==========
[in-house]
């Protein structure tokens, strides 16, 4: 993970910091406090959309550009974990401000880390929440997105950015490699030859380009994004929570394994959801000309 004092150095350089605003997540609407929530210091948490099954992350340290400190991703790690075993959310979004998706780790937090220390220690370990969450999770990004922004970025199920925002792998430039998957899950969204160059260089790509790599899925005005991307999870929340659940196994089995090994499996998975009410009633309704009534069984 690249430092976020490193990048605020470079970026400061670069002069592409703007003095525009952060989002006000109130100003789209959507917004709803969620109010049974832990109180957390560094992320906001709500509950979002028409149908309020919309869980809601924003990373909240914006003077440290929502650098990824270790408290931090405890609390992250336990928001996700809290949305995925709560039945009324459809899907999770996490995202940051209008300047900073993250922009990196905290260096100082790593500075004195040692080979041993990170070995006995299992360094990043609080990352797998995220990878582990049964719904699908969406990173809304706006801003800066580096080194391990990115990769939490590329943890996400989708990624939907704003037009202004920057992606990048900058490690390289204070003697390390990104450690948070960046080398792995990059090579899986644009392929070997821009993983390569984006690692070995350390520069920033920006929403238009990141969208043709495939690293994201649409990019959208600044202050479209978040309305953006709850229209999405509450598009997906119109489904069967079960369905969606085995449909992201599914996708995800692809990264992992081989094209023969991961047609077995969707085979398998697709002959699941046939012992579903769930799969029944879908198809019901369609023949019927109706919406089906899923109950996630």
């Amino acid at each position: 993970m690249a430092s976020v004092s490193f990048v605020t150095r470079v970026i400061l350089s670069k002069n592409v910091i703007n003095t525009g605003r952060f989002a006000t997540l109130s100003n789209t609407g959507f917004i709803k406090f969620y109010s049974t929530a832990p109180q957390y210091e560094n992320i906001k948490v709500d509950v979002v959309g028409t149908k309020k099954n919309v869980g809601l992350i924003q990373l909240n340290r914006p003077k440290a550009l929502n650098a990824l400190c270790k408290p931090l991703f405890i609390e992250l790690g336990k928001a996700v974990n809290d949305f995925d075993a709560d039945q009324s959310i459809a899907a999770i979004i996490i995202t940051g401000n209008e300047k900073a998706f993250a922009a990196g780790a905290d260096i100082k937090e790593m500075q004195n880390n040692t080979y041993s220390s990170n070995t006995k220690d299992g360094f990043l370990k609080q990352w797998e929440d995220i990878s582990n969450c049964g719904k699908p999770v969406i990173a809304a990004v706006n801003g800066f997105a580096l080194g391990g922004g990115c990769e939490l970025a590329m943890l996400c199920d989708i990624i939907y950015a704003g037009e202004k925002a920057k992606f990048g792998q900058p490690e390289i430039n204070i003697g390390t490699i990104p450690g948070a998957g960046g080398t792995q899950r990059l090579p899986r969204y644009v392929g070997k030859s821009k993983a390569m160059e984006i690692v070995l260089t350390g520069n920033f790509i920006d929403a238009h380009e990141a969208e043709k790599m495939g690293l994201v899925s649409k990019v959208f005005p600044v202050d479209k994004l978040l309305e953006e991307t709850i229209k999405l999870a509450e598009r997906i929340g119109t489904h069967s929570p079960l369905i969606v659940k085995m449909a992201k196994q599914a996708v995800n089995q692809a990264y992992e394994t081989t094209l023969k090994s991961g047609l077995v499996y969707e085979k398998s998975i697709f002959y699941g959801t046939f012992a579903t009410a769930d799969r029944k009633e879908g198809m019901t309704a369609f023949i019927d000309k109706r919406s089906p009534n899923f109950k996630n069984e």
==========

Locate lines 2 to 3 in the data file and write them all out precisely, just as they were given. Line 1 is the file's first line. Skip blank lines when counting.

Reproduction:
């Protein structure tokens, strides 16, 4: 993970910091406090959309550009974990401000880390929440997105950015490699030859380009994004929570394994959801000309 004092150095350089605003997540609407929530210091948490099954992350340290400190991703790690075993959310979004998706780790937090220390220690370990969450999770990004922004970025199920925002792998430039998957899950969204160059260089790509790599899925005005991307999870929340659940196994089995090994499996998975009410009633309704009534069984 690249430092976020490193990048605020470079970026400061670069002069592409703007003095525009952060989002006000109130100003789209959507917004709803969620109010049974832990109180957390560094992320906001709500509950979002028409149908309020919309869980809601924003990373909240914006003077440290929502650098990824270790408290931090405890609390992250336990928001996700809290949305995925709560039945009324459809899907999770996490995202940051209008300047900073993250922009990196905290260096100082790593500075004195040692080979041993990170070995006995299992360094990043609080990352797998995220990878582990049964719904699908969406990173809304706006801003800066580096080194391990990115990769939490590329943890996400989708990624939907704003037009202004920057992606990048900058490690390289204070003697390390990104450690948070960046080398792995990059090579899986644009392929070997821009993983390569984006690692070995350390520069920033920006929403238009990141969208043709495939690293994201649409990019959208600044202050479209978040309305953006709850229209999405509450598009997906119109489904069967079960369905969606085995449909992201599914996708995800692809990264992992081989094209023969991961047609077995969707085979398998697709002959699941046939012992579903769930799969029944879908198809019901369609023949019927109706919406089906899923109950996630």
């Amino acid at each position: 993970m690249a430092s976020v004092s490193f990048v605020t150095r470079v970026i400061l350089s670069k002069n592409v910091i703007n003095t525009g605003r952060f989002a006000t997540l109130s100003n789209t609407g959507f917004i709803k406090f969620y109010s049974t929530a832990p109180q957390y210091e560094n992320i906001k948490v709500d509950v979002v959309g028409t149908k309020k099954n919309v869980g809601l992350i924003q990373l909240n340290r914006p003077k440290a550009l929502n650098a990824l400190c270790k408290p931090l991703f405890i609390e992250l790690g336990k928001a996700v974990n809290d949305f995925d075993a709560d039945q009324s959310i459809a899907a999770i979004i996490i995202t940051g401000n209008e300047k900073a998706f993250a922009a990196g780790a905290d260096i100082k937090e790593m500075q004195n880390n040692t080979y041993s220390s990170n070995t006995k220690d299992g360094f990043l370990k609080q990352w797998e929440d995220i990878s582990n969450c049964g719904k699908p999770v969406i990173a809304a990004v706006n801003g800066f997105a580096l080194g391990g922004g990115c990769e939490l970025a590329m943890l996400c199920d989708i990624i939907y950015a704003g037009e202004k925002a920057k992606f990048g792998q900058p490690e390289i430039n204070i003697g390390t490699i990104p450690g948070a998957g960046g080398t792995q899950r990059l090579p899986r969204y644009v392929g070997k030859s821009k993983a390569m160059e984006i690692v070995l260089t350390g520069n920033f790509i920006d929403a238009h380009e990141a969208e043709k790599m495939g690293l994201v899925s649409k990019v959208f005005p600044v202050d479209k994004l978040l309305e953006e991307t709850i229209k999405l999870a509450e598009r997906i929340g119109t489904h069967s929570p079960l369905i969606v659940k085995m449909a992201k196994q599914a996708v995800n089995q692809a990264y992992e394994t081989t094209l023969k090994s991961g047609l077995v499996y969707e085979k398998s998975i697709f002959y699941g959801t046939f012992a579903t009410a769930d799969r029944k009633e879908g198809m019901t309704a369609f023949i019927d000309k109706r919406s089906p009534n899923f109950k996630n069984e």